When my husband came into the room and said: “David Bowie’s died,” my first reaction was disbelief, followed swiftly by, “Oh, no.” Similarly, after so recently watching his charming film A Little Chaos, the death of Alan Rickman was also a blow.
This year began with the news of the death of Natalie Cole and then Lemmy –followed by Brian Bedford, the voice of Robin Hood in Disney’s wonderful animation.
This week Glenn Frey of The Eagles has died and the phrase ‘gone too soon’ seems to have become almost a tag line for January.
Over the years I have often been struck by how much the death of someone you admired or even loved, without ever meeting them, can impact on your life.
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This isn’t something confined to the tenderness of youth – if you care or connect you never, quite rightly, grow out of the real grief you feel when someone or something is lost.
This is nothing new. The internet and social media might mean that we hear more of others’ sadness and pain, but the song is the same.
History shows us how some people have the charisma, sheer talent, originality and – often forgotten – simple likability to make a huge impact on our lives – sometimes lives around the globe.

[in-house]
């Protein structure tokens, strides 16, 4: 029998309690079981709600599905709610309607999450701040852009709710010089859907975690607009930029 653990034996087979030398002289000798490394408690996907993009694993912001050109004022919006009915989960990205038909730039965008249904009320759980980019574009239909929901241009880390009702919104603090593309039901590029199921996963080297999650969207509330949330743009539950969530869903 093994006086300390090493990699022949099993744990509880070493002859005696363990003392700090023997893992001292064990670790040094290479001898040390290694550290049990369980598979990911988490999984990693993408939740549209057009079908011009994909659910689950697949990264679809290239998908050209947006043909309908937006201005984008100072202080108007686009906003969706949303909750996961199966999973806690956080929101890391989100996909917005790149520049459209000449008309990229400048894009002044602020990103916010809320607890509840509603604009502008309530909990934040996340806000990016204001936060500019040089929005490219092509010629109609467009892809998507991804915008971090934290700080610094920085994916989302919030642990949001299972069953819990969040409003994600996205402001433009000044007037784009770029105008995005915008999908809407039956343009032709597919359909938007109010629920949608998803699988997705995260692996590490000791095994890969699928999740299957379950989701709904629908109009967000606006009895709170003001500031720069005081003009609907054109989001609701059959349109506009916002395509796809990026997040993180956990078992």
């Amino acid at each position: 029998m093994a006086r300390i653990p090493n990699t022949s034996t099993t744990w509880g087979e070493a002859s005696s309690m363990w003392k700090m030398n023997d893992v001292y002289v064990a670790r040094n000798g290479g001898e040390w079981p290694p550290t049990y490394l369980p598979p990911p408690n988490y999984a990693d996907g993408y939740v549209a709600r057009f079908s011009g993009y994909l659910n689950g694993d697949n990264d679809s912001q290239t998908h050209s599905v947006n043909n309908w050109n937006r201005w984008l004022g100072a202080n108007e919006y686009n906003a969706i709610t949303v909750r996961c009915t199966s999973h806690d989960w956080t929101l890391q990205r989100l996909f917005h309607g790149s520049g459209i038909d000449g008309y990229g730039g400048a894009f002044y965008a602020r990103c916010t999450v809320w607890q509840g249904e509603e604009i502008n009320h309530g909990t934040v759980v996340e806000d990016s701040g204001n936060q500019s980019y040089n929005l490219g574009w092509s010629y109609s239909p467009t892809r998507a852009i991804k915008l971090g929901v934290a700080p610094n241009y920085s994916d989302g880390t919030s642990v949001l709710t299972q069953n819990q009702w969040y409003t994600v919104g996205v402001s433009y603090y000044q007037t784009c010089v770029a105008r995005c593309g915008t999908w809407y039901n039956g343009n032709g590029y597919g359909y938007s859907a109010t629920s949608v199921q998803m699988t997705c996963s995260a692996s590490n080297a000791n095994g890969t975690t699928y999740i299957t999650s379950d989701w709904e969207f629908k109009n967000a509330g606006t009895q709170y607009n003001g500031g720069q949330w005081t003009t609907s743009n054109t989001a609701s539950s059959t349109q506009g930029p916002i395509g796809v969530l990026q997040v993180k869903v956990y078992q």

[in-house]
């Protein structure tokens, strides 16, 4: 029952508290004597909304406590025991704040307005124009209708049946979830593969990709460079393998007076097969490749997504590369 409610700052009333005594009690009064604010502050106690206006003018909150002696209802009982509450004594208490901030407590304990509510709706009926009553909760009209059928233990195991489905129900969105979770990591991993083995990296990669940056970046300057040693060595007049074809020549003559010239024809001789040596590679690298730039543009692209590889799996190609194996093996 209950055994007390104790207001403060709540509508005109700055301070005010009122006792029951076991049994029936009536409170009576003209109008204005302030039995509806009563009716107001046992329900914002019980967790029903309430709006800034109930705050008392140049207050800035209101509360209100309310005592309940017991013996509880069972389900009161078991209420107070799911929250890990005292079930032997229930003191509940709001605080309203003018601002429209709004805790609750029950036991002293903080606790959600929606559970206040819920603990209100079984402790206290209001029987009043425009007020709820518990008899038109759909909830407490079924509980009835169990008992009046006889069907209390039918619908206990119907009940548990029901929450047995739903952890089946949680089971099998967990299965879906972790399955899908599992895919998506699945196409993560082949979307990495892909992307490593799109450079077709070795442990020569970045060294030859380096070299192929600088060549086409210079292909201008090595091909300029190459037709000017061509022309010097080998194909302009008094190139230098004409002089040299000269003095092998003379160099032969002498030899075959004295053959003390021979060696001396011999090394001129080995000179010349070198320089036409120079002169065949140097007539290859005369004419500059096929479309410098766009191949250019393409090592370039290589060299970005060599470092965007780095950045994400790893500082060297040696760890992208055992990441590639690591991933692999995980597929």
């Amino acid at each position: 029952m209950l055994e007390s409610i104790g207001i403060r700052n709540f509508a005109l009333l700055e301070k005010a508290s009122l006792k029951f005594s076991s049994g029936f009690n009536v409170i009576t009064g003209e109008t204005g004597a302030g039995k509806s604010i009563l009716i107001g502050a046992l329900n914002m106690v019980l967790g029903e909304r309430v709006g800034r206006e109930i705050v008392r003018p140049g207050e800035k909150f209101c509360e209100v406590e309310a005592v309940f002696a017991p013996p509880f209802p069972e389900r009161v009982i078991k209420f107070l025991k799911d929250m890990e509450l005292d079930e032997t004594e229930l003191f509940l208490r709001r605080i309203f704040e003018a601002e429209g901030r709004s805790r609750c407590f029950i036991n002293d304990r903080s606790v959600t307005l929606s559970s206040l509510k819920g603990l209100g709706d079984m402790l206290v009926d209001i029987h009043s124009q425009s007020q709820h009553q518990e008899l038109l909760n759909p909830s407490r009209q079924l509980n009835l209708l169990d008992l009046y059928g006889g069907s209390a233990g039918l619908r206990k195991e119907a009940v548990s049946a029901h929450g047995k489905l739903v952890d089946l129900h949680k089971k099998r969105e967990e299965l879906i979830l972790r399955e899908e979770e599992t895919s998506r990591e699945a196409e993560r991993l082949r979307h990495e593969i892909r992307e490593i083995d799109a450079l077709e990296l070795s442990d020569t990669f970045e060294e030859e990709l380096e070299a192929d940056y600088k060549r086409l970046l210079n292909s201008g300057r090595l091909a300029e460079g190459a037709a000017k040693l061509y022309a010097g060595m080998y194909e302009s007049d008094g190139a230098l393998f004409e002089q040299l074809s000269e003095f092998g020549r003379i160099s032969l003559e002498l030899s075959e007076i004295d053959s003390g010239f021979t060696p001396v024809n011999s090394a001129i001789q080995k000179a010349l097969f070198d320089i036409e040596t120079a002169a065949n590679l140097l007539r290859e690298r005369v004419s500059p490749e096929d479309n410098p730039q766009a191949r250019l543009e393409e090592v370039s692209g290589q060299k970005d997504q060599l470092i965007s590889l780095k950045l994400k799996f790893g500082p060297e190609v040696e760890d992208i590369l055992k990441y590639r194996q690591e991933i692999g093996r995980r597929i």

In 1926 silent film star Rudolf Valentino, perhaps the world’s first ever movie heartthrob, died suddenly at the age of just 31. His fans went into meltdown.
Tens of thousands filed past his open coffin, some attempted suicide and more than 100,000 were outside the church at his funeral.
At one stage a near riot ensued with the police holding back the stricken crowds.
In 1963 when the news of President Kennedy’s assassination was announced the pain and sense of loss for many was visceral, the despair palpable.
In 1977 I can still remember I was cleaning the kitchen floor, listening to radio when the news of Elvis’s death broke, another untimely and unexpected loss.
As well as the natural grief for someone you feel you know there is also the fact that some people represent to us greater things. Their lives are landmarks – icons of our time. It really doesn’t matter whether they made us laugh, sing, cry, dance, or march for peace, they moved us.
My late dad used to say that people we admired – even if we never met them – were part of the jigsaw of our lives. When we lose them we have to rearrange the pieces to make a new picture, but we never lose the pieces. He said that to me when Eric Morecambe died and it always makes me smile.